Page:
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March 24, 2014

With more millionaire Mainers, wealth managers are growing quickly, but quietly

PHOTo / Amber Waterman Brian Bernatchez, president of Golden Pond Wealth Management in Waterville, says many Maine clients embrace a buy-local philosophy when it comes to wealth management services.

Listening to Brian Bernatchez describe his wealth management clients evokes images of Maxwell Smart's “Cone of Silence.” The president of Golden Pond Wealth Management in Waterville says discretion and confidentiality are the hallmarks of advising the wealthy, who, true to their Maine roots, don't like to talk about money.

“I don't acknowledge clients I see in public if I didn't know them socially before. Some won't even come into the office,” he says, adding that you can't judge a book by its cover. “We've had wealthy clients walk in with sawdust in their ears and manure on their boots.”

Money can be stressful and emotional, but Maine still is reveling after research firm Phoenix Marketing International ranked the state No. 25 in 2013 in households with more than $1 million in investable assets, typically cash and not including real estate. The state had languished at No. 36 fairly consistently since 2006 in the Rhinebeck, N.Y.-based company's annual report. In 2013, however, 26,276 Maine households, or 4.69% of the state's total, had $1 million or more to invest.

That hasn't escaped the attention of wealth management and financial planning companies in the state, which are largely relying on word of mouth to attract the secretive high net worth customers, some of whom are native Mainers returning to the state, while others are coming from as far away as Hawaii for anonymity. Increasingly, high net worth customers are seeking professional advice from wealth managers, financial planners, financial advisers and other types of investors following the recent recession and the realization that planning premises from the 1990s no longer apply.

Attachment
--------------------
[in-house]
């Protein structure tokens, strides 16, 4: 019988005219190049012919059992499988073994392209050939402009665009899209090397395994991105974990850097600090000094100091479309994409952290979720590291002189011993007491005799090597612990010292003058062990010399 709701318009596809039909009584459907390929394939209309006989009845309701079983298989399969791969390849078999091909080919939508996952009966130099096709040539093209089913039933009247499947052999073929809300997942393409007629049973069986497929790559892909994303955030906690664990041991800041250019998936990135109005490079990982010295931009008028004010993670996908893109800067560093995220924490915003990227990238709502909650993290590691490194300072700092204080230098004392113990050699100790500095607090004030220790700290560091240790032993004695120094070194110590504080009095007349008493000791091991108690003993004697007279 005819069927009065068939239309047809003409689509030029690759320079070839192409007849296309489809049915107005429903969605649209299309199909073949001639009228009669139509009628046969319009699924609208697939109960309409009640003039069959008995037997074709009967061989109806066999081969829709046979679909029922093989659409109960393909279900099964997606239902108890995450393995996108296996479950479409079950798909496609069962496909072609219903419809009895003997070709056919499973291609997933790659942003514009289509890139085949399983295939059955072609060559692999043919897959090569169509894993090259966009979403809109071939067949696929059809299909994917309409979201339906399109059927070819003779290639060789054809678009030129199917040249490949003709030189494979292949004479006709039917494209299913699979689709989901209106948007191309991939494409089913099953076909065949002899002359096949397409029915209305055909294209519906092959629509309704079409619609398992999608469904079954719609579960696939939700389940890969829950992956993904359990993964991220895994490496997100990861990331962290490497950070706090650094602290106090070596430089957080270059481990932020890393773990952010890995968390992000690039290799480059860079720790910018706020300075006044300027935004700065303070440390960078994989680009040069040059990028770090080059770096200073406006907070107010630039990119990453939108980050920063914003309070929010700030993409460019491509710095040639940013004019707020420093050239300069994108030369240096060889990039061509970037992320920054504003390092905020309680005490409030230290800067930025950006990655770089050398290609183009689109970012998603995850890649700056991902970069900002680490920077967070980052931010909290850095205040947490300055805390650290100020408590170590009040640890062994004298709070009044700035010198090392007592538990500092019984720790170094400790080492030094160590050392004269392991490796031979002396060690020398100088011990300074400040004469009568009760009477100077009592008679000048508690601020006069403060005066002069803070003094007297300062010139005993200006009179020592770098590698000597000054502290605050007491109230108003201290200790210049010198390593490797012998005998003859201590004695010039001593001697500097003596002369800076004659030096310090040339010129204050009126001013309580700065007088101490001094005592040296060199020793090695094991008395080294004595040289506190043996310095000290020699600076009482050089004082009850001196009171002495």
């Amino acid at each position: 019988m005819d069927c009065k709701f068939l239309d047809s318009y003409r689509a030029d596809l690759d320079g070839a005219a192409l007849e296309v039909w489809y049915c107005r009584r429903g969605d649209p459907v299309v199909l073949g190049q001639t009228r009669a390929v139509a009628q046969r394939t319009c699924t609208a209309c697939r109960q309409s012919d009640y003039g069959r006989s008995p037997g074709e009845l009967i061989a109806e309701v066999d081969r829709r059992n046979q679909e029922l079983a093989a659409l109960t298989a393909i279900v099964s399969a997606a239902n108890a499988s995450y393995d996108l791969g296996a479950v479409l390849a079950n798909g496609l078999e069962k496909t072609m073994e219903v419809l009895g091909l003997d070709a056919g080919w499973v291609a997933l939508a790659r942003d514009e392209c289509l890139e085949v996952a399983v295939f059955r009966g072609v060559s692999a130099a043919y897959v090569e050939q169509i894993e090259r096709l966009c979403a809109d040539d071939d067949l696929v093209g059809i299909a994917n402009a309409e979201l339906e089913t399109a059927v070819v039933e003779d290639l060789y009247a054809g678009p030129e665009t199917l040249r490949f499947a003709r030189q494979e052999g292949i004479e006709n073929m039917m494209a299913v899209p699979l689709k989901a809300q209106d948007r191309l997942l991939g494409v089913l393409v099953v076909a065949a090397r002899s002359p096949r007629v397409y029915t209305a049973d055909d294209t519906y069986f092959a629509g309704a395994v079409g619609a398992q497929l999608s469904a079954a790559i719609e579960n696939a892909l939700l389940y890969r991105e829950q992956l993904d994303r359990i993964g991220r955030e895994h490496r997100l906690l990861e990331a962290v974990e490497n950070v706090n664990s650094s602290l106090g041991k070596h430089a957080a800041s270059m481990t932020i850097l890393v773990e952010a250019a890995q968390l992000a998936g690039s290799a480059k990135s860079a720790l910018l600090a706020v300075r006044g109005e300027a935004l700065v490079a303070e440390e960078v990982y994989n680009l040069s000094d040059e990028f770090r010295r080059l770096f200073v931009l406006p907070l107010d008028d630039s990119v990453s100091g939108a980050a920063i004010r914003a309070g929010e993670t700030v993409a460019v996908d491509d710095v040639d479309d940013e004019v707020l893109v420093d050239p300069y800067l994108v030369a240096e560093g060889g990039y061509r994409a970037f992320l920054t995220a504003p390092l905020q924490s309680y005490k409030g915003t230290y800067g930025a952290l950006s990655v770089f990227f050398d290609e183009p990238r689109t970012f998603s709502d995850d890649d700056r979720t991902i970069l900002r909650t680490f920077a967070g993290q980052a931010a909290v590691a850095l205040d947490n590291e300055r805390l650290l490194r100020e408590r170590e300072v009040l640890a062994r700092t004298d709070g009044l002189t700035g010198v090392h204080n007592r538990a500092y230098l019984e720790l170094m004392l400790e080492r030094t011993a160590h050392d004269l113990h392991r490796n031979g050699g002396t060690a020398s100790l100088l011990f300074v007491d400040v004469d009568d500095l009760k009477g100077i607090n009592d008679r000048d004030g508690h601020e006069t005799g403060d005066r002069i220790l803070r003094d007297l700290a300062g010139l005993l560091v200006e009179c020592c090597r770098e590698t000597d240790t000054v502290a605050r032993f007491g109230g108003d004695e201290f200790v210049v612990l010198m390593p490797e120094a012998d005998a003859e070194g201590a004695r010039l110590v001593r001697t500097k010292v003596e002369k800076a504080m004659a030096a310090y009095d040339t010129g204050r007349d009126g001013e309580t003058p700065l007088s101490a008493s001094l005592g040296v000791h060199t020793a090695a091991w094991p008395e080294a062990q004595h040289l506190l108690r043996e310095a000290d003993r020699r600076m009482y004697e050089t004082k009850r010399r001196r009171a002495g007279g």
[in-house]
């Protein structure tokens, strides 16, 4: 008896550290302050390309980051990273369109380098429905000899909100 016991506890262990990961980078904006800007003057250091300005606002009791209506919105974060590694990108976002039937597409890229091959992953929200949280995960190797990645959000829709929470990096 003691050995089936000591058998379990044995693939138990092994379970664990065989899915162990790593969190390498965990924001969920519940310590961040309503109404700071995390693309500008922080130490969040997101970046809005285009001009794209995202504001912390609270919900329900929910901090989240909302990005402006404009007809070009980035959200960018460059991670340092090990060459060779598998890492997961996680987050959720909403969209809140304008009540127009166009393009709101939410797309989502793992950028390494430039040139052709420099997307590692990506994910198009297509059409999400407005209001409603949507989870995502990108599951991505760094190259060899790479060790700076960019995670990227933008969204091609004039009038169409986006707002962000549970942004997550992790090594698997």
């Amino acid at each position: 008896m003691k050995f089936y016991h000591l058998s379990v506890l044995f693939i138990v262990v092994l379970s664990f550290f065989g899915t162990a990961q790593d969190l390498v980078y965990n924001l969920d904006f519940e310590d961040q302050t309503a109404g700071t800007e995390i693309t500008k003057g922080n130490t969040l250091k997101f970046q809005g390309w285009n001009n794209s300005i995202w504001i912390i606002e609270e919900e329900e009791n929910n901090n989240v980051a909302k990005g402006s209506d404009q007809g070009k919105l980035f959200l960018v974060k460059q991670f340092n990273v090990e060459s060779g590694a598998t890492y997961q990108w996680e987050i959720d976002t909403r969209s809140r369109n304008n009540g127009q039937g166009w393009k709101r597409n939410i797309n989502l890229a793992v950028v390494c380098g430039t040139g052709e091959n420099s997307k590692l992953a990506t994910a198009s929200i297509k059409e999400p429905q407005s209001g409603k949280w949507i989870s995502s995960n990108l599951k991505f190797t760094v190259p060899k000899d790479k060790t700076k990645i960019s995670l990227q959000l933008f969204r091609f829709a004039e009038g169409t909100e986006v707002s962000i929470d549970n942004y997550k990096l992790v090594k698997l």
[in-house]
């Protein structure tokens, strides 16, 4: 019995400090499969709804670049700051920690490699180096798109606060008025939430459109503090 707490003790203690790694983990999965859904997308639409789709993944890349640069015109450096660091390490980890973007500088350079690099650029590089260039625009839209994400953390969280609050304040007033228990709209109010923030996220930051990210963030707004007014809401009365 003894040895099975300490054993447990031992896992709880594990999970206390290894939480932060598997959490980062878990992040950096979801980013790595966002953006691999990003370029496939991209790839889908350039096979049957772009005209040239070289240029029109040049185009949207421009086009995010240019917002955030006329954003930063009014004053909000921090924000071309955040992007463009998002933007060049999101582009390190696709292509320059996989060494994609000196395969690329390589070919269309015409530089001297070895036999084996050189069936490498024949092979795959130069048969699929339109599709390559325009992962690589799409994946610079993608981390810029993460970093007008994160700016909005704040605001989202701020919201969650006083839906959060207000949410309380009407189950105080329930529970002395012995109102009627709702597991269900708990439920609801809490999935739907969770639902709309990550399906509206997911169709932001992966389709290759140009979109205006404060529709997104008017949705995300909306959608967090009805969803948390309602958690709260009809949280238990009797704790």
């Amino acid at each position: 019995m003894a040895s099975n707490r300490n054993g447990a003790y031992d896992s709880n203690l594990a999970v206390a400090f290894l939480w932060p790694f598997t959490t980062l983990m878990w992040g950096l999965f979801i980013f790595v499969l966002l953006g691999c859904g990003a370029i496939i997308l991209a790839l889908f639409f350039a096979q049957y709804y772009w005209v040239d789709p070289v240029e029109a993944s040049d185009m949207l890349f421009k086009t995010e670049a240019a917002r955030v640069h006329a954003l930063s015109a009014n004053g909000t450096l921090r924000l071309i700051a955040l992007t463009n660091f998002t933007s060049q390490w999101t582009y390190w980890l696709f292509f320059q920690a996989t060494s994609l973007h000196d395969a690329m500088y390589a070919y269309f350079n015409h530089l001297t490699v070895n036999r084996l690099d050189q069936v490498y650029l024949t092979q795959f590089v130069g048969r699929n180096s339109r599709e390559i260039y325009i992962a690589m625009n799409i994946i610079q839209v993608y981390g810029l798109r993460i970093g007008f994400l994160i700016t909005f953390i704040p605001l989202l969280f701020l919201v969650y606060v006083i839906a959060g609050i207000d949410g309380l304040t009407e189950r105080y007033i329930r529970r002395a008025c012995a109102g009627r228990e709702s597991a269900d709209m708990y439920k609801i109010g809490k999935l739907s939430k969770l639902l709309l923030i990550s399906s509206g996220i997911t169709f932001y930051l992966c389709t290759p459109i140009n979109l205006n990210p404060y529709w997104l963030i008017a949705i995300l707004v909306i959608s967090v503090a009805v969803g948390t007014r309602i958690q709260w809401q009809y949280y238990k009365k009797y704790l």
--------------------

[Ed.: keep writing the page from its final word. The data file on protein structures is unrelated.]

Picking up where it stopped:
Bernatchez says his wealthiest clients aren't actually Maine residents, even though they may live here part of the year. “In most cases, people 'returning' to the state are maintaining their residences elsewhere,” he says, noting that most new clients come in via referrals.

That's because those clients are taking advantage of residency in states with no personal income tax, such as Florida, or those that tax only dividend and interest income, such as New Hampshire (see Bryan Dench's column “Why people with high net worth leave Maine”). A Maine resident is someone who spends more than 183 days total of the tax year in the state.

“This is a front-burner issue,” says Bernatchez of the wealthy “non-resident” Mainers. “It costs the state a lot of money.” He says the state of Maine in the past few years has beefed up its pursuit of people who really are residents and should pay taxes.